hit 80 miles an hour between stations on the main line, the Skokie
Valley Route, to Waukegan and on a branch to Libertyville and Mundelein,
in addition to the limiteds that ran hourly from 6 a.m. until midnight
to and from Milwaukee. The two top-of-the-line Electroliners ran
every three hours, back and forth between Chicago and Milwaukee.
Much of the line was served by four trains an hour, meticulously
cleaned and cared for.
“There was an espirit d’corps,” Jervan said at
a reunion of North Shore employees, the most recent of which took
place in November. “We kept the darned thing running. Our
on-time performance was usually around 95 or 96 percent. In your
dreams, Amtrak. In your dreams, Metra.”
At its peak, the North Shore reported 99.26 percent on-time performance,
and it did so with equipment that, except for the two 1941-vintage
Electroliners, pre-dated the Great Depression.
“Our oldest rolling stock was built in 1915,” Jervan
said. “They were all still running, racking up in many cases
millions of miles each. The Highwood shop, if you were to look at
that shop and compare it with a modern (railroad repair) shop, you’d
say, ‘How did anybody get any work done in this prehistoric
The commuters who rode the North Shore were
loyal – more
than 4 million even in its final year. When the North Shore first
proposed abandonment in 1958, a commuters’ association formed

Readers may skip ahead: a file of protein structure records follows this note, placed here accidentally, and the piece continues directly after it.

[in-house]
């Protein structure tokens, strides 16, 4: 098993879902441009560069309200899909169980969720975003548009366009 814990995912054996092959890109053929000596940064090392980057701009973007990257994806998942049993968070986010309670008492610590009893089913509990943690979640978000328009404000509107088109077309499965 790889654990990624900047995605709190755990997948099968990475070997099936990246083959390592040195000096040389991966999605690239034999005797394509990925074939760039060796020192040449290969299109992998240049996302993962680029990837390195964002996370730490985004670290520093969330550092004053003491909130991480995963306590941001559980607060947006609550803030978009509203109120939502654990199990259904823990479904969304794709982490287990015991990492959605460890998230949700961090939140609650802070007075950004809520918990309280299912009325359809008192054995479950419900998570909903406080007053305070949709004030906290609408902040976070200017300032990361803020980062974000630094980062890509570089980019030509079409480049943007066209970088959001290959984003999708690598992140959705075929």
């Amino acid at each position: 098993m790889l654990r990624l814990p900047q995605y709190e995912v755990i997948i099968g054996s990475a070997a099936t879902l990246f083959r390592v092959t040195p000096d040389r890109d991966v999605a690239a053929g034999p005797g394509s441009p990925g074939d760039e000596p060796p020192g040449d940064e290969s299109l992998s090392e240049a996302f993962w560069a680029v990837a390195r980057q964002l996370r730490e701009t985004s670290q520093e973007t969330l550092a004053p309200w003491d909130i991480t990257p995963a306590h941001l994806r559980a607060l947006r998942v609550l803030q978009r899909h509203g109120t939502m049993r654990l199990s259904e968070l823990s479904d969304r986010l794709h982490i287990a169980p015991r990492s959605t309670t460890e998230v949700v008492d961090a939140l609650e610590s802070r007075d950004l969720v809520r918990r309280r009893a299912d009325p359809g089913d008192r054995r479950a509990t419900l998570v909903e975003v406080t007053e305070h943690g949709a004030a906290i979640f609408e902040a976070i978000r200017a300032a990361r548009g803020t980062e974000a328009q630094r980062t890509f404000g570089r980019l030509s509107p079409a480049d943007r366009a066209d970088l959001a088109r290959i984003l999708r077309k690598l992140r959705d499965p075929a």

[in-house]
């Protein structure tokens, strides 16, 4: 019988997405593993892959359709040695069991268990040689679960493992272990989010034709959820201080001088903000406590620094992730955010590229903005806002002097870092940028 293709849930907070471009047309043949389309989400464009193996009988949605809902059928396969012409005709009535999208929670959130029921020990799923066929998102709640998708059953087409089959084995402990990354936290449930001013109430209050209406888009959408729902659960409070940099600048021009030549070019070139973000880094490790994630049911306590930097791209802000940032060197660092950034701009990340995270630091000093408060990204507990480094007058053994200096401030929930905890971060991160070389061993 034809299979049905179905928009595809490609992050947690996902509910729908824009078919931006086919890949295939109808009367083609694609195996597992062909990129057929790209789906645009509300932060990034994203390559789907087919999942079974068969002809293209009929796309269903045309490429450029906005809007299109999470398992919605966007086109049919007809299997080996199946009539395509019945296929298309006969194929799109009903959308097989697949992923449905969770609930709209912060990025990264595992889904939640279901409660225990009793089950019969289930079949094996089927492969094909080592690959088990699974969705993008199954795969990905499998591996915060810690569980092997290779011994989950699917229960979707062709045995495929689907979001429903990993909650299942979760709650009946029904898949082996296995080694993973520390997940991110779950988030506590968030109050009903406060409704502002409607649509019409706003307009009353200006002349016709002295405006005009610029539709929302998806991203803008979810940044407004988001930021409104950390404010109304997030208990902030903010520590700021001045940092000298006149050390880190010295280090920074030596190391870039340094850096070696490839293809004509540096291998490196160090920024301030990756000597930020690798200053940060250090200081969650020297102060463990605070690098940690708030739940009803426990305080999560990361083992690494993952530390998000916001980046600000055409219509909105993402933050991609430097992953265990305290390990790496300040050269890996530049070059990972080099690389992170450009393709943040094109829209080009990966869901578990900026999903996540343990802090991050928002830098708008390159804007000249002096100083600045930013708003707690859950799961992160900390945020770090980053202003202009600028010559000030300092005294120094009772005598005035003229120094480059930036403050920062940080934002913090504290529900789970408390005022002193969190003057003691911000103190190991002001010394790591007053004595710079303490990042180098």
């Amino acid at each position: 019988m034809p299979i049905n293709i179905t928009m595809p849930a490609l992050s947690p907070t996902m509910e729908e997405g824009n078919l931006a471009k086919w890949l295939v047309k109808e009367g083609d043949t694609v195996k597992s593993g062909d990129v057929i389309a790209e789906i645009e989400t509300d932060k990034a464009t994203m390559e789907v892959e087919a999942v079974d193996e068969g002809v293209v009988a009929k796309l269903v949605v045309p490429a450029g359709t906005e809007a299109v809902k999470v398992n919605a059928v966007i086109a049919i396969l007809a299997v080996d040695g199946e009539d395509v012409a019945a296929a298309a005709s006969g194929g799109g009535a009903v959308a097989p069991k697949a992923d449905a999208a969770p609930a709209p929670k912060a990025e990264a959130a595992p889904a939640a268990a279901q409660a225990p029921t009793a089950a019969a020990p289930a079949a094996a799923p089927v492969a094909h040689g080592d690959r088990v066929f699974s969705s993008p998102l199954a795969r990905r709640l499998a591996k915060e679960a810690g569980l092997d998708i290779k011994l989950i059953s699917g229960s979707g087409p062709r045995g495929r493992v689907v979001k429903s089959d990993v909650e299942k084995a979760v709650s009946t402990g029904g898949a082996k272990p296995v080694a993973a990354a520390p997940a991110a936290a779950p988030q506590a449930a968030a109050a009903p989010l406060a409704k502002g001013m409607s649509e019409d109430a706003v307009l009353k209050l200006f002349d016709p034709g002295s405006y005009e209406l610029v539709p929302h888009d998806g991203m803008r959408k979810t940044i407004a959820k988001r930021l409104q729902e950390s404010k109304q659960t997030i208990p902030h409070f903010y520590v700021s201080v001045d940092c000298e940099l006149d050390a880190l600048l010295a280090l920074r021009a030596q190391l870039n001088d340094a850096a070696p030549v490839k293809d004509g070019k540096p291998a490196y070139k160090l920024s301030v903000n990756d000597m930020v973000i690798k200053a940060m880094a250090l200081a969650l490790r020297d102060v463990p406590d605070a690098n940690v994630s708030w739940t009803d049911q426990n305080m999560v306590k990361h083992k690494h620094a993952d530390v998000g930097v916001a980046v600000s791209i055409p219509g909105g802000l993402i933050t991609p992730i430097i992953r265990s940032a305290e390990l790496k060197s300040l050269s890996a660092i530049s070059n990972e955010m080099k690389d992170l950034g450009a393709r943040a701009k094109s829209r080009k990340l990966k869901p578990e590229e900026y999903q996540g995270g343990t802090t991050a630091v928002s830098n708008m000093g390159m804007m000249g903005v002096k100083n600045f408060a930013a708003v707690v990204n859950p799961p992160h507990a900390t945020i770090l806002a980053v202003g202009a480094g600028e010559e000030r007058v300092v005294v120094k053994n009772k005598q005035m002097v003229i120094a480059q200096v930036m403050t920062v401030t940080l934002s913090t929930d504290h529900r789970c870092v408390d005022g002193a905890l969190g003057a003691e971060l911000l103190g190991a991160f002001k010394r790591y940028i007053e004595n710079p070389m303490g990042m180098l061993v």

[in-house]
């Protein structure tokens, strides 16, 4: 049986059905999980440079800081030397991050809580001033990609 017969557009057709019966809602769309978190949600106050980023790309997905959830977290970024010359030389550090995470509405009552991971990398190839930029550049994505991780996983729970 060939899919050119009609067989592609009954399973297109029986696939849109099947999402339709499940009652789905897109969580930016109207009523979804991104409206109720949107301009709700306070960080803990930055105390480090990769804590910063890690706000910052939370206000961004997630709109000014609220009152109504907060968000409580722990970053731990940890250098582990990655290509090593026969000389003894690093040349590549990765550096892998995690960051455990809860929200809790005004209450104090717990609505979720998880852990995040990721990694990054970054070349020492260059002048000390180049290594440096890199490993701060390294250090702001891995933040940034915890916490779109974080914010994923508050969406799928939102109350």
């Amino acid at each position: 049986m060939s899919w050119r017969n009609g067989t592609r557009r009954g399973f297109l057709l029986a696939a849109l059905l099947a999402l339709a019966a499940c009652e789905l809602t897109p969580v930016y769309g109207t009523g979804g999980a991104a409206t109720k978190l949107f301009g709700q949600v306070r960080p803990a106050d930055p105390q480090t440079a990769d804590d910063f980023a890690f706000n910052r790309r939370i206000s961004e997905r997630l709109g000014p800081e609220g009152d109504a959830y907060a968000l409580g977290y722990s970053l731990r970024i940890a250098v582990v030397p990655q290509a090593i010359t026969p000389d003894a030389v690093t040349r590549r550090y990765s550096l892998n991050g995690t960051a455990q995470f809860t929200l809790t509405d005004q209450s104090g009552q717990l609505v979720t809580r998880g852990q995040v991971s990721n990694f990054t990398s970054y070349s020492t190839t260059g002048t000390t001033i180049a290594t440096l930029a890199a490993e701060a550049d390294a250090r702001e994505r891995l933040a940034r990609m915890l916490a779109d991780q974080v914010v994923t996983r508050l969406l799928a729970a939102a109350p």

that raised money to try to buy the railroad. The group raised more
than $1.5 million, through donations that were often a nickel or
a dime at a time. The North Shore’s parent company, the Susquehanna
Corp., demanded $6.2 million for the 89-mile railroad. Efforts to
reopen the line continued for a number of months after it shut down,
but proved to be unsuccessful.
Today, that $6.2 million couldn’t even begin to build the
short proposed Yellow Line extension from Dempster Street to Old
Orchard Road in Skokie which, like the Skokie Swift itself, would
travel on the North Shore’s old right-of-way.
The North Shore used to boast in its advertisements that you could
set your watch by its trains. Jervan said snow never stopped the
North Shore for long. Neither did bitter cold. And he said its trains
moved up and down the line with dispatch. Its trains never sat in
“The dwell time (time stopped) at our stations was negligible,” he
said. “The dwell time that Metra has at its stations is a
total joke. In this time and age, in the 21st Century, they need
to look back at an interurban line that ran with cars built in 1915
on how to run a railroad.”
Noted rail historian Norman Carlson said if
the North Shore has a lasting legacy, it may be the emergence of
federal transit assistance. The CTA’s Skokie Swift start-up
in 1964, using former North Shore tracks, received the first federal
transit demonstration grant, the forerunner of the federal operating
and capital subsidies in the decades since.
The Yellow Line is the only operating remnant
of the North Shore, but many of its historic interurban cars still
can be found today in museums, including the Illinois Railway Museum,
in Union, which has more than a half-dozen operating North Shore
cars and one of the Electroliners. The Fox River Trolley Museum,
in South Elgin, has two operable North Shore cars and Wisconsin’s East Troy
Electric Railway Museum is restoring a North Shore “Limited” car.
Other North Shore cars reside in museums as far away as Iowa, Connecticut